Once we've made that decision and entered the market, the interesting part is in how to best manage the trade and the exit point to capitalise on the 50% when things go our way and minimise risk on the other 50%.

For instance, trading Cable will have differring profit/stop targets to trading euro$ or the Dow.

Exactly what these expectations are is open for discussion.

This may go no-where, but it may be interesting to develop the concept further, assessing which profit targets and stop losses should be used.

Happy trading all,

Dave.

Hi Dave,

I've been one of the people involved in a Random Entry thread in the past.

You can make money with a random entry, a 3 x ATR trailing stop, and a 1% equity position sizing method - it has been proven and I've actually tried it myself as an experiment.

Most people don't believe it, but it is possible !


Thanks

Damian
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Old Feb 7, 2007, 2:10pm   #12
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Originally Posted by damianoakley
Hi Dave,

I've been one of the people involved in a Random Entry thread in the past.

You can make money with a random entry, a 3 x ATR trailing stop, and a 1% equity position sizing method - it has been proven and I've actually tried it myself as an experiment.

Most people don't believe it, but it is possible !


Thanks

Damian
That sounds interesting Damian. Did you try it for long ? It fits in with the well known point that entry conditions only play a small part in the success of trading, and that money/trade/risk/exit management are actually the key to success.

Success in Random Entry reinforces that, and your statement above reinforces that further. Presumably if you gain a level of success in managing a random entry method your trading should only improve from there.

This is a good thread.
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Old Feb 7, 2007, 3:25pm   #13
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Hi rogerha,

I didn't try it for long - about 200 trades - just long enough to confirm a reasonable validity.

The strike rate was about 35% and the account increased by 42%.

These results compare similarly to the average trend-following system.


Thanks

Damian
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Old Feb 14, 2007, 11:46am   #14
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Hi sorry to but in but can I clear a couple of points up.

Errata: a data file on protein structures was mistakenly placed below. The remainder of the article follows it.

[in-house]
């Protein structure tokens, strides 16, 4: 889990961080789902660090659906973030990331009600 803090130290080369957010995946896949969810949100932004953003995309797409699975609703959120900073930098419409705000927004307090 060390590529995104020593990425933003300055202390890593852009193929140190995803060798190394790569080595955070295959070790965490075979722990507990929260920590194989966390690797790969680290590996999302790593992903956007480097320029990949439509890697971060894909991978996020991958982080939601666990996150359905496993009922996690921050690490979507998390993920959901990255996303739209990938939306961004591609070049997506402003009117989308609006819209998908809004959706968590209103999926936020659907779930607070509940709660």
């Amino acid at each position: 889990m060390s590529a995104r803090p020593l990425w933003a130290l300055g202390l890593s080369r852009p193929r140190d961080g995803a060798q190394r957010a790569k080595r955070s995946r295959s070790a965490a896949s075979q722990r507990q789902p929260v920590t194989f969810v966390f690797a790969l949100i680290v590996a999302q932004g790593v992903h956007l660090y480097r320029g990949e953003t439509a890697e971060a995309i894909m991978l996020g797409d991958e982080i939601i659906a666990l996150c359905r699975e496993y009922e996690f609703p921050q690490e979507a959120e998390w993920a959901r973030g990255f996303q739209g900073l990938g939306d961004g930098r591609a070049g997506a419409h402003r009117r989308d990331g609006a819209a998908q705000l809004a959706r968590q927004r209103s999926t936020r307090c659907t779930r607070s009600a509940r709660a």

When you talk of a trailing 3atr do you mean say you buy the FTSE at 6330 and atr is 50 points the stop is 150 below the entry. As the market moves up so does your stop but it will never move down locking in an ever decreasing loss / increasing gain.

If this is the case do you calulate atr at the end of each day and change your stop accordingly or when you enter does ATR stay fixed for the duration of the trade.

When you talk of random do you mean pick a market then toss a coin to go long or short immediately or would you say only go long and pick the market randomly?

I know this defeats the point of randomness but I'd guess a simple filter could improve things a lot, ie if market is above 200 lag you only go long.

Maybe have five markets all above the lag and pick one at random to enter on the long side.

find five below the lag and pick one at random to enter on the short side?

I like the idea of this, being on the golf course and saying, if I hit the green I'm going long if I go in the bunker I'm going short (maybe that's biased to the down side!)

Or if my girlfriend puts on white underwear I'm short, black and I'm long.

I imagine a world of smiling to myself before making phone calls and people thinking I'm mad.

Fun and profitable sounds good to me.

Stephen McCreedy
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Old Feb 14, 2007, 1:27pm   #15
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Hi creedy,

Just to clarify the point that you ask for - in my tests it is only the ENTRY that is random. Everything else, the market, the exits, the position sizing, is all fixed.


Hope that clarifies your query,


Thanks

Damian